A member of the Pike River technical expert panel says he had concerns they were not given a full picture of operations at the West Coast mine.
A Royal Commission is being held in Greymouth into the deaths of 29 men killed in a series of explosions at the mine which began on 19 November last year.
The hearing has begun a third week of looking at the response to the explosions.
On Monday evidence was heard from Jim Stuart-Black, the Fire Service's special operations manager and Urban Search and Rescue national manager, who was part of a technical expert group advising police leading the operation.
Mr Stuart-Black said he raised concerns with police over the lack of information coming through to the expert panel. In some cases they were expected to review a risk assessment, despite not having the context of the wider operations.
"If your plan only looks at, say, one part of a 10-part jigsaw, you may actually be then building in errors into your risk assessment process if you don't see the totality of what's trying to be achieved. My comment here to police is we need to see the whole picture."
Mr Stuart-Black says five days after the first explosion, the panel was under the impression that the Mines Rescue Service planned to enter the mine.
The expert panel put together information raising concerns about the plan, but later found the rescue service had not been intending to enter the mine.
Family members to give evidence
Seven family members are expected to give evidence later in the week, including spokesperson Bernie Monk and Sonya Rockhouse whose son Ben died in the mine.
The inquiry has already heard from Mrs Rockhouse's other son Daniel, one of only two men who got out following the first explosion, and from her husband Neville, the safety and training manager at the mine.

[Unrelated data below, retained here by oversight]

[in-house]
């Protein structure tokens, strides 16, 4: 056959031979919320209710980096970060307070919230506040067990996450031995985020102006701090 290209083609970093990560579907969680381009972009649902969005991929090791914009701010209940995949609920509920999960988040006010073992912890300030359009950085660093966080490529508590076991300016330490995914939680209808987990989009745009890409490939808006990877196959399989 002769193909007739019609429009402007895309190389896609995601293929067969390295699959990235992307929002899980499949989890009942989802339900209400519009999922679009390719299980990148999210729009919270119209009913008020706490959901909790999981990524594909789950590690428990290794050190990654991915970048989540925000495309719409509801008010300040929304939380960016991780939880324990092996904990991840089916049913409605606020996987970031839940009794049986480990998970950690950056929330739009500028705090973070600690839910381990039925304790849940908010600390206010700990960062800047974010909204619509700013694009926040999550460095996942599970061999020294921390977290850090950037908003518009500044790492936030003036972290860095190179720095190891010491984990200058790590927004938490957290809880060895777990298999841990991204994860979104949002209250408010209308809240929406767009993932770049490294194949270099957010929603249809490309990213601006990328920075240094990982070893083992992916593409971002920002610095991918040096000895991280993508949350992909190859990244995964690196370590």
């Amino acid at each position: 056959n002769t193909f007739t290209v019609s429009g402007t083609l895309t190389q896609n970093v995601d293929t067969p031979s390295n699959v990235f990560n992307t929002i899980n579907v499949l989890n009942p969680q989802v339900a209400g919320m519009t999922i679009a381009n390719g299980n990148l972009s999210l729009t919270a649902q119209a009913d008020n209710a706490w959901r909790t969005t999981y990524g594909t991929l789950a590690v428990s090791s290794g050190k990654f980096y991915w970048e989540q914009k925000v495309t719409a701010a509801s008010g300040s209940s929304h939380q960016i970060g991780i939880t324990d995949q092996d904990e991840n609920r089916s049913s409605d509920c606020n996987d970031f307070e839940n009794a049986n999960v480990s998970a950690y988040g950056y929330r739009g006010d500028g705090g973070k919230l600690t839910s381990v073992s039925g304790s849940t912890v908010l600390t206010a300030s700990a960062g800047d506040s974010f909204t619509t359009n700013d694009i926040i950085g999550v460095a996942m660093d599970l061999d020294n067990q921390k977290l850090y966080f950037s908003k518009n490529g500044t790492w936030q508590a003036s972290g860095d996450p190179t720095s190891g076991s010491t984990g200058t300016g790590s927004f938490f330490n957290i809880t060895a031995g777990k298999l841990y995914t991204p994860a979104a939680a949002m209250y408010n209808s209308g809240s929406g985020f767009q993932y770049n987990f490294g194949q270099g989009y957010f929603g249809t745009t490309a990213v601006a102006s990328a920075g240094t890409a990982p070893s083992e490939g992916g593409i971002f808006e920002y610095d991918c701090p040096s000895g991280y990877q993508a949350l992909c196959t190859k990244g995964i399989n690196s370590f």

The inquiry is also expected to hear from Steve Ellis, who was appointed statutory mine manager of Pike River Coal when it was put into receivership in December last year.
The final witness this week will be former Pike River Coal chief executive Peter Whittall.
Sympathy for Welsh families
Families of the Pike River men expressed their grief at the deaths of four men who died during a flash flood at Gleision Collery in south Wales on Friday. Three other miners survived.
Spokesperson Bernie Monk says the families know the shock, loss, grief and questions the Welsh families will be experiencing.
"The hearts of the families of Pike River go out to family members over there. There's not much we can do - we know the pain they must be going through, and the only thing we can offer them at this stage is prayers and more prayers - and we'll be certainly doing that over the next few days."
The commissioners also expressed their sympathy, including Justice Graham Panckhurst who says the parallels between the death of the Welsh miners and the Pike River tragedy are all too apparent.